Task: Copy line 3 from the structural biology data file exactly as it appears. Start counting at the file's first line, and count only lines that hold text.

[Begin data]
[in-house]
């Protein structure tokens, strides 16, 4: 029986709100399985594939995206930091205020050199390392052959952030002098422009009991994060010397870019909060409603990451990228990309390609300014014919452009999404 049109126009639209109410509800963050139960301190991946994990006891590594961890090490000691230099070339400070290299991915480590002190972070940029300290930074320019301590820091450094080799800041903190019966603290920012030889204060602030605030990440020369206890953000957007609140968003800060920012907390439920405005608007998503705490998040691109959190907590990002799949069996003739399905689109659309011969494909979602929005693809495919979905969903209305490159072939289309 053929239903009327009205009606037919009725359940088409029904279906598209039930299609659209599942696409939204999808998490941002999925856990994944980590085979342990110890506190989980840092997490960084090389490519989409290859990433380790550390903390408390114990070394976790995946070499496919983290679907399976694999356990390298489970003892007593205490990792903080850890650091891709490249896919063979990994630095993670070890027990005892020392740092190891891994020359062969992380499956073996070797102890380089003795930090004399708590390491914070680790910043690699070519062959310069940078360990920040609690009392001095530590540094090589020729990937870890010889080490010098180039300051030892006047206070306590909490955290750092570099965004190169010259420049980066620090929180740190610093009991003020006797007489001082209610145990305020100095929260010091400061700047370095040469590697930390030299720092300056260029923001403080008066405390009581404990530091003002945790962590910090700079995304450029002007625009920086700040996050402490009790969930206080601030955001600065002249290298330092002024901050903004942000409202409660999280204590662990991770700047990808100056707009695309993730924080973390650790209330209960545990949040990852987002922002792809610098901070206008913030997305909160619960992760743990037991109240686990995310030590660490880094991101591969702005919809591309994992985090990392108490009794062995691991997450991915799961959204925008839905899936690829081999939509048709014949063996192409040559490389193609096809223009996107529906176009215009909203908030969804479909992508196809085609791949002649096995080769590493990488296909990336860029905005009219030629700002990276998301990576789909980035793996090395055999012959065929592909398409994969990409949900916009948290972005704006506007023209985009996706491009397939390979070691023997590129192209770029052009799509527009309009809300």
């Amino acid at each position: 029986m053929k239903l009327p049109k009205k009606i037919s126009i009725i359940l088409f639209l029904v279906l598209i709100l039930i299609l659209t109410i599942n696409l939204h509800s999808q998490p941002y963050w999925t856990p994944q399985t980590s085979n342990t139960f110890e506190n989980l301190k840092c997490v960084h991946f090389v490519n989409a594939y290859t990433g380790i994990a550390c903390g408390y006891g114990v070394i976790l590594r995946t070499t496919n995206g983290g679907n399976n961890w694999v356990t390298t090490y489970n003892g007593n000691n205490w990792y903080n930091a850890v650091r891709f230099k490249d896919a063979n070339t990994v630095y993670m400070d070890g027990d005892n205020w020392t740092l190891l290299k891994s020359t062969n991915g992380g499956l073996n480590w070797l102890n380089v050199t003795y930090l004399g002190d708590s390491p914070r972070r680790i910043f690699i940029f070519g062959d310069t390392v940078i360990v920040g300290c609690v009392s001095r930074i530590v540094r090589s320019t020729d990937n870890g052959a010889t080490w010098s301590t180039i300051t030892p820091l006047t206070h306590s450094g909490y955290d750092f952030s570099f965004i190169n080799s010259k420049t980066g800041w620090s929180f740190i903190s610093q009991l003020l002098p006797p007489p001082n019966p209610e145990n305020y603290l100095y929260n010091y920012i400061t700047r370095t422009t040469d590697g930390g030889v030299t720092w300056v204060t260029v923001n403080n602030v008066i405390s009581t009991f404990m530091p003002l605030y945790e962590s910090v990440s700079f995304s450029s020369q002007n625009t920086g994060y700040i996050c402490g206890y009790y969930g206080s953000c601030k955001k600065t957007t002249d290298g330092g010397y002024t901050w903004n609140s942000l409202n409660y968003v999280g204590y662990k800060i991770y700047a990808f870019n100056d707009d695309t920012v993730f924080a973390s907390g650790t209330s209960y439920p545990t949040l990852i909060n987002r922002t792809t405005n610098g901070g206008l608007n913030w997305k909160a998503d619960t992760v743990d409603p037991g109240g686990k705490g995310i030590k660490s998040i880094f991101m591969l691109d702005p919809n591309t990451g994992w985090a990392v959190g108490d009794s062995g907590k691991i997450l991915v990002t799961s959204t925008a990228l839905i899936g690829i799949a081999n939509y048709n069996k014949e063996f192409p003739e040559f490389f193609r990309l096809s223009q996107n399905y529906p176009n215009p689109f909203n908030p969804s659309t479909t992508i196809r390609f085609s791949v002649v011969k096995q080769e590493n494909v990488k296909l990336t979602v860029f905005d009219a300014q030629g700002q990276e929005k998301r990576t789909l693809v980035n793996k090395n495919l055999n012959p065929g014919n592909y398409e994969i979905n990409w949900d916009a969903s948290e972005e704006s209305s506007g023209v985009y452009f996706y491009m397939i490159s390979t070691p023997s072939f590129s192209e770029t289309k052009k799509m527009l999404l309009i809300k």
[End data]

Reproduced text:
């Amino acid at each position: 029986m053929k239903l009327p049109k009205k009606i037919s126009i009725i359940l088409f639209l029904v279906l598209i709100l039930i299609l659209t109410i599942n696409l939204h509800s999808q998490p941002y963050w999925t856990p994944q399985t980590s085979n342990t139960f110890e506190n989980l301190k840092c997490v960084h991946f090389v490519n989409a594939y290859t990433g380790i994990a550390c903390g408390y006891g114990v070394i976790l590594r995946t070499t496919n995206g983290g679907n399976n961890w694999v356990t390298t090490y489970n003892g007593n000691n205490w990792y903080n930091a850890v650091r891709f230099k490249d896919a063979n070339t990994v630095y993670m400070d070890g027990d005892n205020w020392t740092l190891l290299k891994s020359t062969n991915g992380g499956l073996n480590w070797l102890n380089v050199t003795y930090l004399g002190d708590s390491p914070r972070r680790i910043f690699i940029f070519g062959d310069t390392v940078i360990v920040g300290c609690v009392s001095r930074i530590v540094r090589s320019t020729d990937n870890g052959a010889t080490w010098s301590t180039i300051t030892p820091l006047t206070h306590s450094g909490y955290d750092f952030s570099f965004i190169n080799s010259k420049t980066g800041w620090s929180f740190i903190s610093q009991l003020l002098p006797p007489p001082n019966p209610e145990n305020y603290l100095y929260n010091y920012i400061t700047r370095t422009t040469d590697g930390g030889v030299t720092w300056v204060t260029v923001n403080n602030v008066i405390s009581t009991f404990m530091p003002l605030y945790e962590s910090v990440s700079f995304s450029s020369q002007n625009t920086g994060y700040i996050c402490g206890y009790y969930g206080s953000c601030k955001k600065t957007t002249d290298g330092g010397y002024t901050w903004n609140s942000l409202n409660y968003v999280g204590y662990k800060i991770y700047a990808f870019n100056d707009d695309t920012v993730f924080a973390s907390g650790t209330s209960y439920p545990t949040l990852i909060n987002r922002t792809t405005n610098g901070g206008l608007n913030w997305k909160a998503d619960t992760v743990d409603p037991g109240g686990k705490g995310i030590k660490s998040i880094f991101m591969l691109d702005p919809n591309t990451g994992w985090a990392v959190g108490d009794s062995g907590k691991i997450l991915v990002t799961s959204t925008a990228l839905i899936g690829i799949a081999n939509y048709n069996k014949e063996f192409p003739e040559f490389f193609r990309l096809s223009q996107n399905y529906p176009n215009p689109f909203n908030p969804s659309t479909t992508i196809r390609f085609s791949v002649v011969k096995q080769e590493n494909v990488k296909l990336t979602v860029f905005d009219a300014q030629g700002q990276e929005k998301r990576t789909l693809v980035n793996k090395n495919l055999n012959p065929g014919n592909y398409e994969i979905n990409w949900d916009a969903s948290e972005e704006s209305s506007g023209v985009y452009f996706y491009m397939i490159s390979t070691p023997s072939f590129s192209e770029t289309k052009k799509m527009l999404l309009i809300k």